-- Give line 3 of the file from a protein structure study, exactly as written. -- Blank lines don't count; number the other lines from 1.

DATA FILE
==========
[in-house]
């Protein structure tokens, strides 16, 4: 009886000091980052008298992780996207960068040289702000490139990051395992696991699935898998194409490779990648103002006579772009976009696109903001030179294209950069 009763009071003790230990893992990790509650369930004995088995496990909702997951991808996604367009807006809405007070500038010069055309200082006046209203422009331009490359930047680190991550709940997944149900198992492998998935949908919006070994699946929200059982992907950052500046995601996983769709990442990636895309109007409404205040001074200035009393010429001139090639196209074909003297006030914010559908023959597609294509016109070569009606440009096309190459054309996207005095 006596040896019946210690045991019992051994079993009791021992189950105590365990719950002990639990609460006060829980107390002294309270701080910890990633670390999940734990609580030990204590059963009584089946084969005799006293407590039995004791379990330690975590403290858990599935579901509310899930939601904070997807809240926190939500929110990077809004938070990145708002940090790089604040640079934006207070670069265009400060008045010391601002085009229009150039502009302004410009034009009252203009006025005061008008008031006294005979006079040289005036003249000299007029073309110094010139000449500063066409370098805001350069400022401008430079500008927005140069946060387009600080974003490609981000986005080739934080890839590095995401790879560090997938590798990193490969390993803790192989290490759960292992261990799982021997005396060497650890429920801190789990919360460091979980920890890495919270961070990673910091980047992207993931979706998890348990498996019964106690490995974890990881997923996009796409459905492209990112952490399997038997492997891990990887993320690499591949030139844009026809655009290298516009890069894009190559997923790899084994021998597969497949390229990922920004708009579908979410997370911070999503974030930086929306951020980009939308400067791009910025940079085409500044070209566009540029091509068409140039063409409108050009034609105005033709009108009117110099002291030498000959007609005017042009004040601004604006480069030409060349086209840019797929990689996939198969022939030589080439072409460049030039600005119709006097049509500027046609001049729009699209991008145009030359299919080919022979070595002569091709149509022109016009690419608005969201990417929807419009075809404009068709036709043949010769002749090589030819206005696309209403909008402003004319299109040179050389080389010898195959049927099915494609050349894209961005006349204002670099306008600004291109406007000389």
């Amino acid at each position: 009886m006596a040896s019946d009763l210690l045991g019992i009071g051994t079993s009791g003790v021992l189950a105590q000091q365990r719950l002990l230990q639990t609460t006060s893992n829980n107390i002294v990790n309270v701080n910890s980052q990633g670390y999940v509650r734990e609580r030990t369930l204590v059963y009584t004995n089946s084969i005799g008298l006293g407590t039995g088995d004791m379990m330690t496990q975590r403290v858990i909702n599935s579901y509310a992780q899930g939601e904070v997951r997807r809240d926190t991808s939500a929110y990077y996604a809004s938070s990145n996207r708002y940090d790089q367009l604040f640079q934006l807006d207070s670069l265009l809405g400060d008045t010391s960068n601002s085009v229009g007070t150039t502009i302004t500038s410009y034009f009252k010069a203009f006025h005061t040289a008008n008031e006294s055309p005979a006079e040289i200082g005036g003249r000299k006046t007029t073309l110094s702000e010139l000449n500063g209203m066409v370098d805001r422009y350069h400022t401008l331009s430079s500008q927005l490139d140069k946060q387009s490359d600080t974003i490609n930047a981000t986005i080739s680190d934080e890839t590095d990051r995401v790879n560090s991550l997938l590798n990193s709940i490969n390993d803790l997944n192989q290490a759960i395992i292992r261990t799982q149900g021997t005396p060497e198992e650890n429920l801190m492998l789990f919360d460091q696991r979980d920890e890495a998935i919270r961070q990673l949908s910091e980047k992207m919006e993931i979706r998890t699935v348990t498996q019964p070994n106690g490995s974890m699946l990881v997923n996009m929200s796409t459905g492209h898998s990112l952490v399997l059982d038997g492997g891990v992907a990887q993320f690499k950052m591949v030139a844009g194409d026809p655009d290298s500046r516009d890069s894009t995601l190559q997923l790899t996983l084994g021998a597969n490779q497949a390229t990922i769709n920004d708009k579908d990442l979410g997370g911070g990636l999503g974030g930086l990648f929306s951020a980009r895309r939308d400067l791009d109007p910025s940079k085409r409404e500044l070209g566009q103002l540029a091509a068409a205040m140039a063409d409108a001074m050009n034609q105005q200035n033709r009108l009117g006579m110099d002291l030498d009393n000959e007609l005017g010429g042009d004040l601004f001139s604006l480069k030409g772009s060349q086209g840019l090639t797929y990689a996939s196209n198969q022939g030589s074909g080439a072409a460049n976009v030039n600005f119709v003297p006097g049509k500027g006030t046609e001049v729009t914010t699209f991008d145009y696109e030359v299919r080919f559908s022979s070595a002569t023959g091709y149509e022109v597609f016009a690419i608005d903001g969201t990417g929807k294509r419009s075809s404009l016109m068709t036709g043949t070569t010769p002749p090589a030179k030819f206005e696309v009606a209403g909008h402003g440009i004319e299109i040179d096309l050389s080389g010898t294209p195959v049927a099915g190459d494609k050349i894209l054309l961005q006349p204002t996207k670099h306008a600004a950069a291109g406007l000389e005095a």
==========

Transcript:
């Amino acid at each position: 009886m006596a040896s019946d009763l210690l045991g019992i009071g051994t079993s009791g003790v021992l189950a105590q000091q365990r719950l002990l230990q639990t609460t006060s893992n829980n107390i002294v990790n309270v701080n910890s980052q990633g670390y999940v509650r734990e609580r030990t369930l204590v059963y009584t004995n089946s084969i005799g008298l006293g407590t039995g088995d004791m379990m330690t496990q975590r403290v858990i909702n599935s579901y509310a992780q899930g939601e904070v997951r997807r809240d926190t991808s939500a929110y990077y996604a809004s938070s990145n996207r708002y940090d790089q367009l604040f640079q934006l807006d207070s670069l265009l809405g400060d008045t010391s960068n601002s085009v229009g007070t150039t502009i302004t500038s410009y034009f009252k010069a203009f006025h005061t040289a008008n008031e006294s055309p005979a006079e040289i200082g005036g003249r000299k006046t007029t073309l110094s702000e010139l000449n500063g209203m066409v370098d805001r422009y350069h400022t401008l331009s430079s500008q927005l490139d140069k946060q387009s490359d600080t974003i490609n930047a981000t986005i080739s680190d934080e890839t590095d990051r995401v790879n560090s991550l997938l590798n990193s709940i490969n390993d803790l997944n192989q290490a759960i395992i292992r261990t799982q149900g021997t005396p060497e198992e650890n429920l801190m492998l789990f919360d460091q696991r979980d920890e890495a998935i919270r961070q990673l949908s910091e980047k992207m919006e993931i979706r998890t699935v348990t498996q019964p070994n106690g490995s974890m699946l990881v997923n996009m929200s796409t459905g492209h898998s990112l952490v399997l059982d038997g492997g891990v992907a990887q993320f690499k950052m591949v030139a844009g194409d026809p655009d290298s500046r516009d890069s894009t995601l190559q997923l790899t996983l084994g021998a597969n490779q497949a390229t990922i769709n920004d708009k579908d990442l979410g997370g911070g990636l999503g974030g930086l990648f929306s951020a980009r895309r939308d400067l791009d109007p910025s940079k085409r409404e500044l070209g566009q103002l540029a091509a068409a205040m140039a063409d409108a001074m050009n034609q105005q200035n033709r009108l009117g006579m110099d002291l030498d009393n000959e007609l005017g010429g042009d004040l601004f001139s604006l480069k030409g772009s060349q086209g840019l090639t797929y990689a996939s196209n198969q022939g030589s074909g080439a072409a460049n976009v030039n600005f119709v003297p006097g049509k500027g006030t046609e001049v729009t914010t699209f991008d145009y696109e030359v299919r080919f559908s022979s070595a002569t023959g091709y149509e022109v597609f016009a690419i608005d903001g969201t990417g929807k294509r419009s075809s404009l016109m068709t036709g043949t070569t010769p002749p090589a030179k030819f206005e696309v009606a209403g909008h402003g440009i004319e299109i040179d096309l050389s080389g010898t294209p195959v049927a099915g190459d494609k050349i894209l054309l961005q006349p204002t996207k670099h306008a600004a950069a291109g406007l000389e005095a």